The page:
• Send your tuition assistance approval form and the application for VA education benefits to the VA regional processing office that handles your claim. You’ll find the address on A Form 22-1990.
  • Contact your school certifying official (SCO).  An SCO is an on-campus representative who will assist you by submitting enrollment certification to the Department of Veterans Affairs for VA education benefits.

Qualifying for the VA’s Top-Up Tuition Assitance

You might not be eligible for VA benefits like the top-up program if you received a bad conduct, other than honorable or dishonorable discharge.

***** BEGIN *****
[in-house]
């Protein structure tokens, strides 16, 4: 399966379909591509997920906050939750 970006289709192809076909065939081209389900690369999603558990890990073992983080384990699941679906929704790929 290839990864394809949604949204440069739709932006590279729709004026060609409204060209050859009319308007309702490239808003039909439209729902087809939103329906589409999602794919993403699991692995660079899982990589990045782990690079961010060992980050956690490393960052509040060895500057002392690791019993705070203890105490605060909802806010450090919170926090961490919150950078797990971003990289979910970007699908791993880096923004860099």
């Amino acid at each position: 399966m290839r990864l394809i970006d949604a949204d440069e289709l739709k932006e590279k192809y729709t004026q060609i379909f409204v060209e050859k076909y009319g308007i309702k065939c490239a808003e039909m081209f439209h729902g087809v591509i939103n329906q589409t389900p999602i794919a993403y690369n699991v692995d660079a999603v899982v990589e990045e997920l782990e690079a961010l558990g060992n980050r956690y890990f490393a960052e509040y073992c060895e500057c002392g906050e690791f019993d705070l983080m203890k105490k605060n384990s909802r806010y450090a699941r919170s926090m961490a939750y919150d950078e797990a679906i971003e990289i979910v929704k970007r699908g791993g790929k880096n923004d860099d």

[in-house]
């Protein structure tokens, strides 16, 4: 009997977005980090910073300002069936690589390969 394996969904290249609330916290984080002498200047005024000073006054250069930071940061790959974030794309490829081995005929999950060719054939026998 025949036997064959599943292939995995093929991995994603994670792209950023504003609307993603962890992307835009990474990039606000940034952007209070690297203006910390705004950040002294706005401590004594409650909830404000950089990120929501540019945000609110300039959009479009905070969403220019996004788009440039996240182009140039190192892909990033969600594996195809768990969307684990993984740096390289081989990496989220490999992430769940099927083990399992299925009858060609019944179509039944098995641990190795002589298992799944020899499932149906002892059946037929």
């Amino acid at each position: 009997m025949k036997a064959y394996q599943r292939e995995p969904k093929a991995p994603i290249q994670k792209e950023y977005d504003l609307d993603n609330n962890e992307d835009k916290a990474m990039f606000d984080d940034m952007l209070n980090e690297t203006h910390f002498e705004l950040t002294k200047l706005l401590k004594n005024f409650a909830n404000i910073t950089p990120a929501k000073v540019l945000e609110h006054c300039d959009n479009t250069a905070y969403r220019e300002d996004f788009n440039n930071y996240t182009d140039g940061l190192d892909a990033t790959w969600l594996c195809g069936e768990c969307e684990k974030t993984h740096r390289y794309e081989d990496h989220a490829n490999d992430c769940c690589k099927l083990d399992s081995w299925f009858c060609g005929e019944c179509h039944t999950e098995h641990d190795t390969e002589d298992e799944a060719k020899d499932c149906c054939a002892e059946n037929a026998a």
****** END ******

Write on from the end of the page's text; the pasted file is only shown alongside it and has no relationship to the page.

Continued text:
If you want to try to qualify for benefits like the top-up program, you can seek a discharge upgrade to restore your benefits.

About Post Author

Get Instant Access
FREE Weekly Updates! Enter your information to join our mailing list.

Reader Interactions

Leave A Comment:


About the comments on this site:

These responses are not provided or commissioned by the bank advertiser. Responses have not been reviewed, approved or otherwise endorsed by the bank advertiser. It is not the bank advertiser’s responsibility to ensure all posts and/or questions are answered.